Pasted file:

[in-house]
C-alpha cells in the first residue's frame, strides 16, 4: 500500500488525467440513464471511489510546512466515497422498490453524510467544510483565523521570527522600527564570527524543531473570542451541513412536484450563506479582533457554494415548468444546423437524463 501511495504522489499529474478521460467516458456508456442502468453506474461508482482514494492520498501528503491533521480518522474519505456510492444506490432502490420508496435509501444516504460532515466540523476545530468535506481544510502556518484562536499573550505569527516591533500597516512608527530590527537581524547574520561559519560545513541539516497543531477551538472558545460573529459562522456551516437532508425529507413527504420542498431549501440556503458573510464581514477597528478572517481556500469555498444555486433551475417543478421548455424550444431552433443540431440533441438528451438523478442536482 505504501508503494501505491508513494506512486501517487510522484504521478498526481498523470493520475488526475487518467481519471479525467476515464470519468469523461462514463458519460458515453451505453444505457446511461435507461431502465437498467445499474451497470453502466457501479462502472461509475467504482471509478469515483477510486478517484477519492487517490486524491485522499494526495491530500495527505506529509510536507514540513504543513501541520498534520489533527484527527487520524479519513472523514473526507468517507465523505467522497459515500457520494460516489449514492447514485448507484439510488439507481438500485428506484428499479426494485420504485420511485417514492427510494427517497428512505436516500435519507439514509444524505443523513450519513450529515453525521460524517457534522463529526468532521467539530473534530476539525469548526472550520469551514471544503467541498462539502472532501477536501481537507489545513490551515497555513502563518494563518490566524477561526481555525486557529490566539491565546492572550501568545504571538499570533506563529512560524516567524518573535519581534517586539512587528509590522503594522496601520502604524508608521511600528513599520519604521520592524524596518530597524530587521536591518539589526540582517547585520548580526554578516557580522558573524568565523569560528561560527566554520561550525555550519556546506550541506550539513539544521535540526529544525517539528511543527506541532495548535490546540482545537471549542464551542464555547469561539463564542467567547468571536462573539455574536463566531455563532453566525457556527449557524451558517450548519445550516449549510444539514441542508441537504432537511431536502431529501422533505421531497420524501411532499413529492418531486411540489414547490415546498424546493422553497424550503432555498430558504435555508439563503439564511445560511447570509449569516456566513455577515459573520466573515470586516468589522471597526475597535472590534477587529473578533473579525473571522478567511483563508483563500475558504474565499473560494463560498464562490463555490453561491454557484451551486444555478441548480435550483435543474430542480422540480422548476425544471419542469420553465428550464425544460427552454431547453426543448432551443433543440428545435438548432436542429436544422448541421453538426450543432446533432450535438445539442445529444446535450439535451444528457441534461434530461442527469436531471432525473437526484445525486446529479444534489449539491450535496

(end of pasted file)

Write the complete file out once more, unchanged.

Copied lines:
[in-house]
C-alpha cells in the first residue's frame, strides 16, 4: 500500500488525467440513464471511489510546512466515497422498490453524510467544510483565523521570527522600527564570527524543531473570542451541513412536484450563506479582533457554494415548468444546423437524463 501511495504522489499529474478521460467516458456508456442502468453506474461508482482514494492520498501528503491533521480518522474519505456510492444506490432502490420508496435509501444516504460532515466540523476545530468535506481544510502556518484562536499573550505569527516591533500597516512608527530590527537581524547574520561559519560545513541539516497543531477551538472558545460573529459562522456551516437532508425529507413527504420542498431549501440556503458573510464581514477597528478572517481556500469555498444555486433551475417543478421548455424550444431552433443540431440533441438528451438523478442536482 505504501508503494501505491508513494506512486501517487510522484504521478498526481498523470493520475488526475487518467481519471479525467476515464470519468469523461462514463458519460458515453451505453444505457446511461435507461431502465437498467445499474451497470453502466457501479462502472461509475467504482471509478469515483477510486478517484477519492487517490486524491485522499494526495491530500495527505506529509510536507514540513504543513501541520498534520489533527484527527487520524479519513472523514473526507468517507465523505467522497459515500457520494460516489449514492447514485448507484439510488439507481438500485428506484428499479426494485420504485420511485417514492427510494427517497428512505436516500435519507439514509444524505443523513450519513450529515453525521460524517457534522463529526468532521467539530473534530476539525469548526472550520469551514471544503467541498462539502472532501477536501481537507489545513490551515497555513502563518494563518490566524477561526481555525486557529490566539491565546492572550501568545504571538499570533506563529512560524516567524518573535519581534517586539512587528509590522503594522496601520502604524508608521511600528513599520519604521520592524524596518530597524530587521536591518539589526540582517547585520548580526554578516557580522558573524568565523569560528561560527566554520561550525555550519556546506550541506550539513539544521535540526529544525517539528511543527506541532495548535490546540482545537471549542464551542464555547469561539463564542467567547468571536462573539455574536463566531455563532453566525457556527449557524451558517450548519445550516449549510444539514441542508441537504432537511431536502431529501422533505421531497420524501411532499413529492418531486411540489414547490415546498424546493422553497424550503432555498430558504435555508439563503439564511445560511447570509449569516456566513455577515459573520466573515470586516468589522471597526475597535472590534477587529473578533473579525473571522478567511483563508483563500475558504474565499473560494463560498464562490463555490453561491454557484451551486444555478441548480435550483435543474430542480422540480422548476425544471419542469420553465428550464425544460427552454431547453426543448432551443433543440428545435438548432436542429436544422448541421453538426450543432446533432450535438445539442445529444446535450439535451444528457441534461434530461442527469436531471432525473437526484445525486446529479444534489449539491450535496